This year, a big push by the MBLC concerns the societal digital divide. The MBLC sees Digital Commonwealth — and more specifically the partnership achievements of Digital Commonwealth and the BPL — as a large part of that initiative.

At the beginning of the meeting, a demonstration of the new BPL repository by developers Stephen Anderson and Eben English was received with great enthusiasm. Afterwards, Michael Colford read a statement in support of the BPL’s partnership with Digital Commonwealth and its Library of the Commonwealth digital scanning services.

Afterwards, Karen Cariani, President of Digital Commonwealth, read a statement and presented a handout that offered further support of the work done by the BPL in partnership with the Digital Commonwealth.

Downloads of the Digital Commonwealth’s statement and handout are available in PDF format:

Another big issue at the meeting concerned the plan to establish a state-wide system of buying and lending ebooks. One question considered was whether or not Digital Commonwealth could be involved in the distribution of electronic books. It is unclear at this point what Digital Commonwealth’s role might be, if any, but this is certainly something that will be further discussed.

The Sterling and Francine Clark Art Institute Library has partnered with Archive-It to harvest web content created for the 55th Venice Biennale. The Venice Biennale 2013 Web Collection of organizational websites, video, blogs, and social media sites documents the international art exhibition, La Biennale di Venezia, 2013.

This virtual collection complements the Library’s growing Venice Biennale physical collection of exhibition catalogues, press kits, and ephemera beginning with the 52nd iteration of the Biennale, the oldest and most widely recognized cultural event in the world of contemporary art.

More than a decade ago the Clark library began to concentrate on collecting rare artists’ books and other, less conventional book-like works produced by artists around the world since the 1960s, and it has since built substantial holdings.  In 2007, the library decided to begin gathering such materials at the Biennale and asked Thomas Heneage, a veteran London art-book dealer, to represent the library at the Biennale as its “personal catalog, ephemera and art-book gatherer.”  Through the Clark/Heneage Biennale partnership, the library added oddities like The Whole Universe  created by artist Terence Koh and Used Swim Wear by collaborative duo Han & Him for the 2009 Danish/Nordic Pavilion’s “goodie bag.”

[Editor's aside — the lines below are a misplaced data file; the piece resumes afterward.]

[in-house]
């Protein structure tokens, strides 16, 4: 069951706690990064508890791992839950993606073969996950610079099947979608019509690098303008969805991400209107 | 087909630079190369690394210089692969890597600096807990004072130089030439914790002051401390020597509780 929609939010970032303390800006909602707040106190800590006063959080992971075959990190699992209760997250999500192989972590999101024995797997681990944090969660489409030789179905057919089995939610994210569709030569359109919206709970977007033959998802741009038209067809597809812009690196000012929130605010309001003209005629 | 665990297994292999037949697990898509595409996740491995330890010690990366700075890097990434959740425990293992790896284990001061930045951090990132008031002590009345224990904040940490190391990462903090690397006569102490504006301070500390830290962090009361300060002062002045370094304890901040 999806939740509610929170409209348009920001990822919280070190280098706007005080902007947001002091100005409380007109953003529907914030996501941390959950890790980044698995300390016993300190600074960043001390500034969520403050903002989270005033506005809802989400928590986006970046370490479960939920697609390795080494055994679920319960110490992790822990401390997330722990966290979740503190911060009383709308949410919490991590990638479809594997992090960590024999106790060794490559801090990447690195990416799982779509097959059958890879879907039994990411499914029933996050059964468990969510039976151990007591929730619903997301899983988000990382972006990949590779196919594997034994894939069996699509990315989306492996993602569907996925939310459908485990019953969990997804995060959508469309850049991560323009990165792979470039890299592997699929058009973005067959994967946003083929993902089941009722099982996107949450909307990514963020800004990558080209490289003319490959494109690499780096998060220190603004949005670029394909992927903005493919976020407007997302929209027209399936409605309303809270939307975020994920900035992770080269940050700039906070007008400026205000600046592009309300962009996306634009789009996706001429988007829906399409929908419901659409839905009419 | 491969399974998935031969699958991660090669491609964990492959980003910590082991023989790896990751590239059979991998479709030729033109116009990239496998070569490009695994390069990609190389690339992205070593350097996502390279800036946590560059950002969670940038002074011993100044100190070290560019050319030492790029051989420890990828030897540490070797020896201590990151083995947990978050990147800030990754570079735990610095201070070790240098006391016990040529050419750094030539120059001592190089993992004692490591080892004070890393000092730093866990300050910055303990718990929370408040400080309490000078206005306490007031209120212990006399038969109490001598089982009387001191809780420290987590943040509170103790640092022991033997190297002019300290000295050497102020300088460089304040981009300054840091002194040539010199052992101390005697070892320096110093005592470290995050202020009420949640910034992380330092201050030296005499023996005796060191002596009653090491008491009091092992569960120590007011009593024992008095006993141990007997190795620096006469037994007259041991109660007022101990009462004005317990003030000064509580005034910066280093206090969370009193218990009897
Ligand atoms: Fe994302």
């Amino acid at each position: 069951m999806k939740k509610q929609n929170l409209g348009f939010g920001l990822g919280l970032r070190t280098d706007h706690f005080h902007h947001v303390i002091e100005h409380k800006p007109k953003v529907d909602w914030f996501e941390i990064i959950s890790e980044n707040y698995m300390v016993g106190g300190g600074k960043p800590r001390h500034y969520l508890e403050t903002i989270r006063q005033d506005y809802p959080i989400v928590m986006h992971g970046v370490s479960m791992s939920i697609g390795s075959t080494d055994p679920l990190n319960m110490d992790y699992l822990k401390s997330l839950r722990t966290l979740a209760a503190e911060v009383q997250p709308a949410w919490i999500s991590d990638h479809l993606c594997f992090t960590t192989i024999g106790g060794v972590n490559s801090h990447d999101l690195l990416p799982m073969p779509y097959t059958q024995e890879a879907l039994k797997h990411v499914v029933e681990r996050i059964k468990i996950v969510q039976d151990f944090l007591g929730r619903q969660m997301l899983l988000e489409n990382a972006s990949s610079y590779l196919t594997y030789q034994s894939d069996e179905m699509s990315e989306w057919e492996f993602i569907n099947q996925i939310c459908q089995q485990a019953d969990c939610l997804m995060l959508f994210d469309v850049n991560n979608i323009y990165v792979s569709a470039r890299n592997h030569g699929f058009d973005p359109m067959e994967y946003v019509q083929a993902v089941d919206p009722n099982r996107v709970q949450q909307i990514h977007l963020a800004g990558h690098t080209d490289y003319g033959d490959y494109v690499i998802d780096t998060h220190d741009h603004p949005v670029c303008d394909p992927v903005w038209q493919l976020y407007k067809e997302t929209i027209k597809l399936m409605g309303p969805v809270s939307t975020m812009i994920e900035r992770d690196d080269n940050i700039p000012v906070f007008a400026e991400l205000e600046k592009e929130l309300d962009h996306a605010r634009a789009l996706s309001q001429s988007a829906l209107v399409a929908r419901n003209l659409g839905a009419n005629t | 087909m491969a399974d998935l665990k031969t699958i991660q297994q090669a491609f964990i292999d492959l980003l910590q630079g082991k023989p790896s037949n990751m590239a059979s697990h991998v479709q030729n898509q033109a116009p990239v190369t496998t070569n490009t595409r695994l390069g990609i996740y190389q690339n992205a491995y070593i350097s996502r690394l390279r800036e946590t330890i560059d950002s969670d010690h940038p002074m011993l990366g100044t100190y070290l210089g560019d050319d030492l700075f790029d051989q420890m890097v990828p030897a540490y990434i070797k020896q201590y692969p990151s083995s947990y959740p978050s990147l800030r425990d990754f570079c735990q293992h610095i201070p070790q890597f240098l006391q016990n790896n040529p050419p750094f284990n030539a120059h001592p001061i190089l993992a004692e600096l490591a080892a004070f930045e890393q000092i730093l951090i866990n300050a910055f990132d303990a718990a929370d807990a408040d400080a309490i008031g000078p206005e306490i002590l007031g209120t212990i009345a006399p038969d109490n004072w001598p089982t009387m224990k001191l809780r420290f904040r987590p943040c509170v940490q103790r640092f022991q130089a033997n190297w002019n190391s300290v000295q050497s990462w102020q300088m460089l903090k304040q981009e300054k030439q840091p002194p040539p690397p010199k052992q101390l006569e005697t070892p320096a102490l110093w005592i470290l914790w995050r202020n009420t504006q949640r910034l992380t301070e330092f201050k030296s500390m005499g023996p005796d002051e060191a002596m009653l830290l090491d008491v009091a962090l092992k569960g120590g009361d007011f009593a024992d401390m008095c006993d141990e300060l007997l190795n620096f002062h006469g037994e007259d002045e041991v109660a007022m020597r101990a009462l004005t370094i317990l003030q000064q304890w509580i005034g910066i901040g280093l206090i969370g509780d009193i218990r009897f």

With the 53rd Venice Biennale came a sea change in the Library’s collection. In addition to the collection of traditional paper press kits, Thomas Heneage sent back electronic materials in the form of cds, flash drives, and web address hyperlinks. The library needed not only to preserve the physical objects but the videos, images and text contained within them. To accommodate this new electronic press material, the Library created the Venice Biennale (E-Biennale) Preservation Archive a restricted collection in the library’s digital management system.  New accessions connected with the 54th Venice Biennale (2011) generated even more independent Biennale web content, for example Christian Boltanski’s web game Chance to “induce global participation” beyond his installation in the French Pavilion, that the library set out to preserve as well.